‘Looking in the mirror, I saw all these faces looking at me in a way no one had ever looked at me before,’ said Twiggy.
Leonard’s friend Barry Lategan took several photographs the next day. ‘Leonard hung one of the shots in the lobby of his salon and I went back to school,’ said Twiggy.
‘That really could have been that, but for the fact that one of Leonard’s clients was Deirdre McSharry, fashion editor on the Daily Express and a very influential lady in the fashion world.’
McSharry featured Twiggy as ‘The Face of 66’ and a star was born.
After Leonard suffered a brain tumour in 1988, his fellow crimpers helped pay for his care and he was at a nursing home in Putney, South-West London, when he died this week.
He had been married twice: first to model Ricci Wade, with whom he has a son, Dominic, and then to German heiress Petra Arzberger. ‘Leonard was a genius,’ said Nicky Clarke.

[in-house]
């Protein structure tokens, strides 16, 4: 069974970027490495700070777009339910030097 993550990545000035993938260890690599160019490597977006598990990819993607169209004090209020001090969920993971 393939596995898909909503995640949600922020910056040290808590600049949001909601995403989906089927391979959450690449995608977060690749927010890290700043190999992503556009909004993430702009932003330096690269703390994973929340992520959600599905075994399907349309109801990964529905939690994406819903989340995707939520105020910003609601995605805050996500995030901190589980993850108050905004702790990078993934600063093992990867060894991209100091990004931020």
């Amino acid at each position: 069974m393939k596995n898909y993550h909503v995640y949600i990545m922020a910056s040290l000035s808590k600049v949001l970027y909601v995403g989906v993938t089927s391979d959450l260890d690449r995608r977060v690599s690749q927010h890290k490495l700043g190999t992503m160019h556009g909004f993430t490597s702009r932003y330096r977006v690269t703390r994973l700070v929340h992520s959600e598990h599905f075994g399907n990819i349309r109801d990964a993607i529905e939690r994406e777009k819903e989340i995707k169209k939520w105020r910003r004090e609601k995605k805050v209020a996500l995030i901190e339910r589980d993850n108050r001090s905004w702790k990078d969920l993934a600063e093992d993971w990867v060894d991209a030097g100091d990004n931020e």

Leonard started his career working with Vidal Sassoon, who, like him, was from Shepherd’s Bush, before setting up his salon, The House of Leonard.
His film work included styling Kubrick’s controversial A Clockwork Orange, with the director wanting actual haircuts, rather than wigs, and ‘forerunners to the punk Mohican, with the sides of the head shaved and the middle part spiked up and brightly coloured’.
When he worked on Kubrick’s period drama Barry Lyndon, each wig was said to have had its own first-class seat on the plane from London to Dublin.
FULL ARTICLE HERE: http://dailym.ai/2gpf5Ld